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Woman (67) jailed for 16 months for falsely claiming €150,000 in social welfare payments

She falsely claimed the carer’s allowance and then falsely claimed job seeker’s allowance.

A WOMAN WHO falsely claimed €150,000 in social welfare payments has been jailed for 16 months.

Susan Foley (67) of St Ronan’s Drive, Ronanstown, Clondalkin, Dublin pleaded guilty at Dublin Circuit Criminal Court to dishonestly by deception inducing the payment of €75,695.90 of carer’s allowance at Permanent TSB, Ballyfermot, on dates between 21 January, 2004 and 15 September, 2010.

Foley also pleaded guilty to dishonestly by deception inducing the payment of €75,185.90 job seekers allowance at Clondalkin post office, on dates between 16 September, 2010 and 28 November, 2017. Foley has no previous convictions.

Passing sentence today, Judge Martin Nolan noted in mitigation that Foley had made full admissions, co-operated with the investigation and entered into an arrangement to repay the money.

He acknowledged Foley had a hard life with many burdens but said the fraud had been long in nature and that Foley had aggravated the situation by repeating the deception in 2010.

Judge Nolan imposed a 16 month sentence.

Garda Anne Masterson told Garrett McCormack BL, prosecuting, a higher executive officer (HEO) in the Department of Employment Affairs and Social Protection noticed that the photographs linked to two different social welfare claims were of the same woman.

Masterson said she retrieved all documents relating to both cases and obtained a warrant for the accused’s address. During the search, Foley made certain admissions to gardaí.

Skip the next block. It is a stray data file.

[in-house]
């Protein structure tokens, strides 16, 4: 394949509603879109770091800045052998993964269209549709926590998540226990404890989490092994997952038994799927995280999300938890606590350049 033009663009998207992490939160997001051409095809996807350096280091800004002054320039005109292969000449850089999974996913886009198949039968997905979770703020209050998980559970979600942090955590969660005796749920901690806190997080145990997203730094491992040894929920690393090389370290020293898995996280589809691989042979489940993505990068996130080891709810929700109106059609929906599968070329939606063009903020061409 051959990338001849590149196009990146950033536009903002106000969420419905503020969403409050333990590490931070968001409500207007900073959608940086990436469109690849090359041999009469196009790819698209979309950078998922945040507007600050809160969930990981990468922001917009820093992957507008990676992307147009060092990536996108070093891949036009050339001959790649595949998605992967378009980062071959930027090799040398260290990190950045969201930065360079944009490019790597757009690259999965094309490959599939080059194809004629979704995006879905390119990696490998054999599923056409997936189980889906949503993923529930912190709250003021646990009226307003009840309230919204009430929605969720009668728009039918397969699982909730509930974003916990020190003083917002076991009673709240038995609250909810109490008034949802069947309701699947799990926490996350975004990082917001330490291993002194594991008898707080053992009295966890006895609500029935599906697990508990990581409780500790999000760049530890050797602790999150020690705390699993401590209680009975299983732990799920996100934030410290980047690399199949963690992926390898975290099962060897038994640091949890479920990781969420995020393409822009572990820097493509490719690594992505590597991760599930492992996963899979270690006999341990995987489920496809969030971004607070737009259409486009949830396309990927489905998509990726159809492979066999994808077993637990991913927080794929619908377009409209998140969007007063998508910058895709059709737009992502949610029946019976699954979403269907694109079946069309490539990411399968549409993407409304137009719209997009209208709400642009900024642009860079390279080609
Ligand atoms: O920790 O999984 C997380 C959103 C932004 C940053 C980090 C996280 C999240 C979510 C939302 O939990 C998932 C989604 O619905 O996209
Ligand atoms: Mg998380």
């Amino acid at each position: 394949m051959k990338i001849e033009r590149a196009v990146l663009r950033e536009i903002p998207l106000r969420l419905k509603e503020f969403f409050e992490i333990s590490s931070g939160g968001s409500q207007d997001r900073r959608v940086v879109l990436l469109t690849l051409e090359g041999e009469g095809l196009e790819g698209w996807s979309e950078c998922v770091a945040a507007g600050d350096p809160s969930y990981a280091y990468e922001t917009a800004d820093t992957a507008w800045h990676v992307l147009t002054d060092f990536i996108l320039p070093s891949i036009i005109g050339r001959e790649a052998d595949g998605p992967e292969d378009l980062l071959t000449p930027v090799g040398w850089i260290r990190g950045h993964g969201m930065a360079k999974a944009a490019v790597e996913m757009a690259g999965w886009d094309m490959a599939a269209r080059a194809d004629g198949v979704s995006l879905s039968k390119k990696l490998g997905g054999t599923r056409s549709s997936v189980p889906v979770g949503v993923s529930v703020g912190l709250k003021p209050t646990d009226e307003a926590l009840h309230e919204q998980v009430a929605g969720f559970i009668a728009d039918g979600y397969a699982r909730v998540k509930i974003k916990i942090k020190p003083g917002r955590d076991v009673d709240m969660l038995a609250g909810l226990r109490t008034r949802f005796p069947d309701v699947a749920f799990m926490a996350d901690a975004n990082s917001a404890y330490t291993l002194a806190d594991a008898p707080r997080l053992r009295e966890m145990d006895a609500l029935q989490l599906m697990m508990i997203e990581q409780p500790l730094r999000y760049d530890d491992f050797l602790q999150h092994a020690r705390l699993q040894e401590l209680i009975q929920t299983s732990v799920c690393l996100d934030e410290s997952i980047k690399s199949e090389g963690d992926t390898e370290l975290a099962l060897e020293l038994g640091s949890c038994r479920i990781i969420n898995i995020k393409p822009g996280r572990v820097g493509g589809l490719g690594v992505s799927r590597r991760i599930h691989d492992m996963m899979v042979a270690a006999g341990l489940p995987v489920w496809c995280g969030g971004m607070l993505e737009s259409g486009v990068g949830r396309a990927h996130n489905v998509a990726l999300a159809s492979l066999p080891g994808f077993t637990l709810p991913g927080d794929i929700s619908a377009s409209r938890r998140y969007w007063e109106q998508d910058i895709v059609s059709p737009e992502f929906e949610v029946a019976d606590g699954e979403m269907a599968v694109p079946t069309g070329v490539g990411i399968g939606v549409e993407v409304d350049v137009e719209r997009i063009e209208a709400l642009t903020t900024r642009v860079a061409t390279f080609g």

Foley began claiming an invalidity pension in the 1990s due to her suffering from epilepsy. In 2004 she applied for carer’s allowance as her mother was in ill health, but did not disclose that she was already receiving payments for the invalidity pension under her married name Susan Cleary.

She ceased claiming for carer’s allowance in 2010 following her mother moving into a nursing home. She then began to claim job seeker’s allowance and did not discontinue her invalidity pension until 2017.

Foley has been subject to a mandatory 15% deduction from her weekly social welfare payments since the offending came to light. She also paid back a lump sum of €30,000 which she received following the sale of her deceased sister’s house. She has no previous convictions.

Masterson agreed with Anne-Marie Lawlor SC, defending, that her client did not use the money for “drink and drugs and fast cars”. She agreed that Foley displayed no trappings of wealth and was unlikely to come to garda attention again.

Lawlor said her client used the money to pay for “bus fares, food, light, heat, day-to-day living”. She said Foley was a woman of advanced years who had spent her entire life caring for others.

She said her client had a further lump sum of €25,000 available to repay the debt, which represented the remainder of her inheritance from the sale of her sister’s house. She said that would mean Foley was unable to pay for her deceased son’s headstone.

About the author:

Brian Hoban

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